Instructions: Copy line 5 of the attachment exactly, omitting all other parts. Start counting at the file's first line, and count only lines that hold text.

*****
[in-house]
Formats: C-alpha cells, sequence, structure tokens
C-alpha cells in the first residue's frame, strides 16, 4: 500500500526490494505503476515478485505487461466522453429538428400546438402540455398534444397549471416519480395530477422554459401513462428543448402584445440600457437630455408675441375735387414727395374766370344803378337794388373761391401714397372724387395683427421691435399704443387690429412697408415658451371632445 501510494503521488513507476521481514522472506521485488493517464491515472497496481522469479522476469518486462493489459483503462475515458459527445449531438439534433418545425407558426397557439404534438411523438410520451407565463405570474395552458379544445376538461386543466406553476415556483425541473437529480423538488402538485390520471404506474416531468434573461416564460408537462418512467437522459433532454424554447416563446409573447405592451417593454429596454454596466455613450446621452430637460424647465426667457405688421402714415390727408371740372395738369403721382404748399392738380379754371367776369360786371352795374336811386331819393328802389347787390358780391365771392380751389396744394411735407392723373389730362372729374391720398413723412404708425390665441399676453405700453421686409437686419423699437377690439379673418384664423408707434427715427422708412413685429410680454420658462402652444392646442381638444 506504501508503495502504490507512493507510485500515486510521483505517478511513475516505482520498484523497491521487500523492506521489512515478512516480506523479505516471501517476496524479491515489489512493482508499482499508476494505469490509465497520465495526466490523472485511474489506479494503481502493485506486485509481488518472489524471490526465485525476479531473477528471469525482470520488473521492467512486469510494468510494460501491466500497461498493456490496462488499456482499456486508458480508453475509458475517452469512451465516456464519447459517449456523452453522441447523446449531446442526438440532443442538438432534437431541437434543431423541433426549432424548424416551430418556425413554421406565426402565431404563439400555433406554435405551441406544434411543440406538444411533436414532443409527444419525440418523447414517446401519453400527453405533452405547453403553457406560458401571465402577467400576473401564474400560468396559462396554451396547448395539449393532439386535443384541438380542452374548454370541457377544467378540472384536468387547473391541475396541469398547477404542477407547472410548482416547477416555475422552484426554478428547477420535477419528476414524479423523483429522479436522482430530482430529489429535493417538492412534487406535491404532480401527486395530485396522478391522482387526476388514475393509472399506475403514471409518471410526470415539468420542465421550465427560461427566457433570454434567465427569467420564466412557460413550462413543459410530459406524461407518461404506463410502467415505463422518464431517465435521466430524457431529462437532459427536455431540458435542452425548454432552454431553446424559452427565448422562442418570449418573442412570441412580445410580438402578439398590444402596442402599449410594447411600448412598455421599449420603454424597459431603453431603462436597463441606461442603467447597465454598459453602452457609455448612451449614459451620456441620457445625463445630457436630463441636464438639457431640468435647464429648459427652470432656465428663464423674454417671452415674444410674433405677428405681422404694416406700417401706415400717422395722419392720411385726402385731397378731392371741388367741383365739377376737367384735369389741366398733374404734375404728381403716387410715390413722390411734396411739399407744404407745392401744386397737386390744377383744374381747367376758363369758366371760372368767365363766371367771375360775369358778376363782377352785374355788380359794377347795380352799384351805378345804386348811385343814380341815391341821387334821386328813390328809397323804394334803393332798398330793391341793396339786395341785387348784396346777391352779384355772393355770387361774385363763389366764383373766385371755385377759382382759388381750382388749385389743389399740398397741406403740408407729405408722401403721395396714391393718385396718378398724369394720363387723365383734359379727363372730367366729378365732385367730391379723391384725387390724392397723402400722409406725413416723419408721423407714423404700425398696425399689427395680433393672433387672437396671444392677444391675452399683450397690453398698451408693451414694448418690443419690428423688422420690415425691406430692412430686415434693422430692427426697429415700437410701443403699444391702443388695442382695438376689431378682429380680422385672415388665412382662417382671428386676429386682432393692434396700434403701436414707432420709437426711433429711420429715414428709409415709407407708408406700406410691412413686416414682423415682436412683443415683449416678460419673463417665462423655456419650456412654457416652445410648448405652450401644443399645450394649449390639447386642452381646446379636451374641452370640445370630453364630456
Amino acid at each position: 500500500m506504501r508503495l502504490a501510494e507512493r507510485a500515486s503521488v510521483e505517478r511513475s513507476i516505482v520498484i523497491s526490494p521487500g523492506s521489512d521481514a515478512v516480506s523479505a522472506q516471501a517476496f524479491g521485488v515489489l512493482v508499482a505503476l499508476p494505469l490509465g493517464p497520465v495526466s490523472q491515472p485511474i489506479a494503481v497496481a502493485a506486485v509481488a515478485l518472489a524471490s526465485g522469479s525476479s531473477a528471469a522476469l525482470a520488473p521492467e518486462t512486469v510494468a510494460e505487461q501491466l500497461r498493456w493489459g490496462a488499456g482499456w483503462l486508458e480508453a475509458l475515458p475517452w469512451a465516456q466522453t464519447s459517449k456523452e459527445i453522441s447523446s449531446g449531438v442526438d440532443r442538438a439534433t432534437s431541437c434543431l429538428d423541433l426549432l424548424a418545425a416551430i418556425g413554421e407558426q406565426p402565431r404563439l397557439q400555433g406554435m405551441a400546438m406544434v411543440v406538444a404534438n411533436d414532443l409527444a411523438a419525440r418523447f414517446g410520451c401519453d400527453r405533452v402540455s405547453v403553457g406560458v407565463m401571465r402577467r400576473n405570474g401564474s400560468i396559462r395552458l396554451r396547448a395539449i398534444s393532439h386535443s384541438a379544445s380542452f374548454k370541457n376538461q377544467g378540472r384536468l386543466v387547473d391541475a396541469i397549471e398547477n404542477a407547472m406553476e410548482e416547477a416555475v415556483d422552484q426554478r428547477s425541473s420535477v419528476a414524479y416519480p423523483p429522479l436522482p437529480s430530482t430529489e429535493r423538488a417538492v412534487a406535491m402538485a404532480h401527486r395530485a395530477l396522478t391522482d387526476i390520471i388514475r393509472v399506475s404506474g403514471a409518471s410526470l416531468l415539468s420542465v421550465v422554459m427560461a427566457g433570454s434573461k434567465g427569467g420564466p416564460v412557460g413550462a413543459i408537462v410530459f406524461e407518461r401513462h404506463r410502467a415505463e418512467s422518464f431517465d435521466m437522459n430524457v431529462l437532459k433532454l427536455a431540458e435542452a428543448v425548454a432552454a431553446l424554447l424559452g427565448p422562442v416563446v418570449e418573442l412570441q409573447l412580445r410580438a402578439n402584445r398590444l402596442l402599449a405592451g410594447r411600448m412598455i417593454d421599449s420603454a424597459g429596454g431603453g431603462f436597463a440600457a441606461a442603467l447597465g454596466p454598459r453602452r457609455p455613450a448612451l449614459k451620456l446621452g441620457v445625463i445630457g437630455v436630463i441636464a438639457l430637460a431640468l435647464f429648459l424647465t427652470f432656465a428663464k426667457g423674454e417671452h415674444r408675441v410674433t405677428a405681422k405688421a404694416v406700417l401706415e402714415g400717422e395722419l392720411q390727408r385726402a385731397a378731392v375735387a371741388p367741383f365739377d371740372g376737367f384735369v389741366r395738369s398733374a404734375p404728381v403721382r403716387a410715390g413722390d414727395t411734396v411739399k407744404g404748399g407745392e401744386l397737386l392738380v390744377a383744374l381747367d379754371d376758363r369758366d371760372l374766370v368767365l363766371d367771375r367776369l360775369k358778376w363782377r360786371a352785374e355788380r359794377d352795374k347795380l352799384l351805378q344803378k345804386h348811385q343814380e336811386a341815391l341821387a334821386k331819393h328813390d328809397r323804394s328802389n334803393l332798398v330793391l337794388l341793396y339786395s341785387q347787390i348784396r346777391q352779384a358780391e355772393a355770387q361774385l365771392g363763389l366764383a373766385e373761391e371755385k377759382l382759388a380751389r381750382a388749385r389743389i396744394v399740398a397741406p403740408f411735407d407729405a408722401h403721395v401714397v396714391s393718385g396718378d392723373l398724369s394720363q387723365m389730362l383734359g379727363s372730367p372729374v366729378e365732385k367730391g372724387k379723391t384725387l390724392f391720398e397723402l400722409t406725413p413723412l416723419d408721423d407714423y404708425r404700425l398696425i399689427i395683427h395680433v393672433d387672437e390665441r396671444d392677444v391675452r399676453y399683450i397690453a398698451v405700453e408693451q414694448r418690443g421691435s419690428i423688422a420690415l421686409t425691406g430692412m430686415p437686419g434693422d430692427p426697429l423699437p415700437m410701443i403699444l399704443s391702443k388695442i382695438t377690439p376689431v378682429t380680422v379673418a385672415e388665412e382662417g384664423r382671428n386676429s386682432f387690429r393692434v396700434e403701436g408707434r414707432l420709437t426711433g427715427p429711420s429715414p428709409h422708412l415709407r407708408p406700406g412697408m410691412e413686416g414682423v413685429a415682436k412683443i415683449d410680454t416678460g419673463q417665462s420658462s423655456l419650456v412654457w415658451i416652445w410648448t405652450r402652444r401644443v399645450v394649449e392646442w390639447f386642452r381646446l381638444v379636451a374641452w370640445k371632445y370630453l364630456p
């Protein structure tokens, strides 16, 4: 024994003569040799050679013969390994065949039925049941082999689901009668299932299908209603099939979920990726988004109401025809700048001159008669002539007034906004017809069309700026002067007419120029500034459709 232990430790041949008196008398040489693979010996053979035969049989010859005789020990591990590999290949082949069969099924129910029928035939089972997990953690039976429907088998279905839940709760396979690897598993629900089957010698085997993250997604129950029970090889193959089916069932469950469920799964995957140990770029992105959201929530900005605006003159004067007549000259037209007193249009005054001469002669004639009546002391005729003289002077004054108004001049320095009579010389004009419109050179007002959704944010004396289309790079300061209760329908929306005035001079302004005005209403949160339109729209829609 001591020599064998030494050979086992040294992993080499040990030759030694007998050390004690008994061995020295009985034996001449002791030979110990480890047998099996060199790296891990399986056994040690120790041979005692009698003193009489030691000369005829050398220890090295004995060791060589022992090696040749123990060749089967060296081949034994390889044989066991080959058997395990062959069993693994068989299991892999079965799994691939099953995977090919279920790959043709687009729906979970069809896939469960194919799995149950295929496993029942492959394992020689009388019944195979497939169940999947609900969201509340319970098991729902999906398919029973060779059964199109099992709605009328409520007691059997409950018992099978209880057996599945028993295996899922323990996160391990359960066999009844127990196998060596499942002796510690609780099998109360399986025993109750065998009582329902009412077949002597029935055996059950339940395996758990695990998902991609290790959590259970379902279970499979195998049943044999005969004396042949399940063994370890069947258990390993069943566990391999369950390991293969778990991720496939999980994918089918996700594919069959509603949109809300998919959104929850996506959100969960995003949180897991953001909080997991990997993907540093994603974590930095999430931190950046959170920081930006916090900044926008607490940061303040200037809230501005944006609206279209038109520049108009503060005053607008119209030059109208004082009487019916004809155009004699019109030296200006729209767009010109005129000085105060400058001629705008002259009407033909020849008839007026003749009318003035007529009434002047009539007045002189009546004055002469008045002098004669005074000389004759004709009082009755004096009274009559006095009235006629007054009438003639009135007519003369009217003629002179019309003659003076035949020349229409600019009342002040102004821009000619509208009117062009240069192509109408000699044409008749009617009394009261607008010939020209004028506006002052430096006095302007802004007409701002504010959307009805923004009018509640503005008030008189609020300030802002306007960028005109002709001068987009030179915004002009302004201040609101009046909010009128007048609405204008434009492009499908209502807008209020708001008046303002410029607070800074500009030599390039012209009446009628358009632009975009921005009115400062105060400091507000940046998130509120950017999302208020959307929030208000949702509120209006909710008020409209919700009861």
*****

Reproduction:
């Protein structure tokens, strides 16, 4: 024994003569040799050679013969390994065949039925049941082999689901009668299932299908209603099939979920990726988004109401025809700048001159008669002539007034906004017809069309700026002067007419120029500034459709 232990430790041949008196008398040489693979010996053979035969049989010859005789020990591990590999290949082949069969099924129910029928035939089972997990953690039976429907088998279905839940709760396979690897598993629900089957010698085997993250997604129950029970090889193959089916069932469950469920799964995957140990770029992105959201929530900005605006003159004067007549000259037209007193249009005054001469002669004639009546002391005729003289002077004054108004001049320095009579010389004009419109050179007002959704944010004396289309790079300061209760329908929306005035001079302004005005209403949160339109729209829609 001591020599064998030494050979086992040294992993080499040990030759030694007998050390004690008994061995020295009985034996001449002791030979110990480890047998099996060199790296891990399986056994040690120790041979005692009698003193009489030691000369005829050398220890090295004995060791060589022992090696040749123990060749089967060296081949034994390889044989066991080959058997395990062959069993693994068989299991892999079965799994691939099953995977090919279920790959043709687009729906979970069809896939469960194919799995149950295929496993029942492959394992020689009388019944195979497939169940999947609900969201509340319970098991729902999906398919029973060779059964199109099992709605009328409520007691059997409950018992099978209880057996599945028993295996899922323990996160391990359960066999009844127990196998060596499942002796510690609780099998109360399986025993109750065998009582329902009412077949002597029935055996059950339940395996758990695990998902991609290790959590259970379902279970499979195998049943044999005969004396042949399940063994370890069947258990390993069943566990391999369950390991293969778990991720496939999980994918089918996700594919069959509603949109809300998919959104929850996506959100969960995003949180897991953001909080997991990997993907540093994603974590930095999430931190950046959170920081930006916090900044926008607490940061303040200037809230501005944006609206279209038109520049108009503060005053607008119209030059109208004082009487019916004809155009004699019109030296200006729209767009010109005129000085105060400058001629705008002259009407033909020849008839007026003749009318003035007529009434002047009539007045002189009546004055002469008045002098004669005074000389004759004709009082009755004096009274009559006095009235006629007054009438003639009135007519003369009217003629002179019309003659003076035949020349229409600019009342002040102004821009000619509208009117062009240069192509109408000699044409008749009617009394009261607008010939020209004028506006002052430096006095302007802004007409701002504010959307009805923004009018509640503005008030008189609020300030802002306007960028005109002709001068987009030179915004002009302004201040609101009046909010009128007048609405204008434009492009499908209502807008209020708001008046303002410029607070800074500009030599390039012209009446009628358009632009975009921005009115400062105060400091507000940046998130509120950017999302208020959307929030208000949702509120209006909710008020409209919700009861």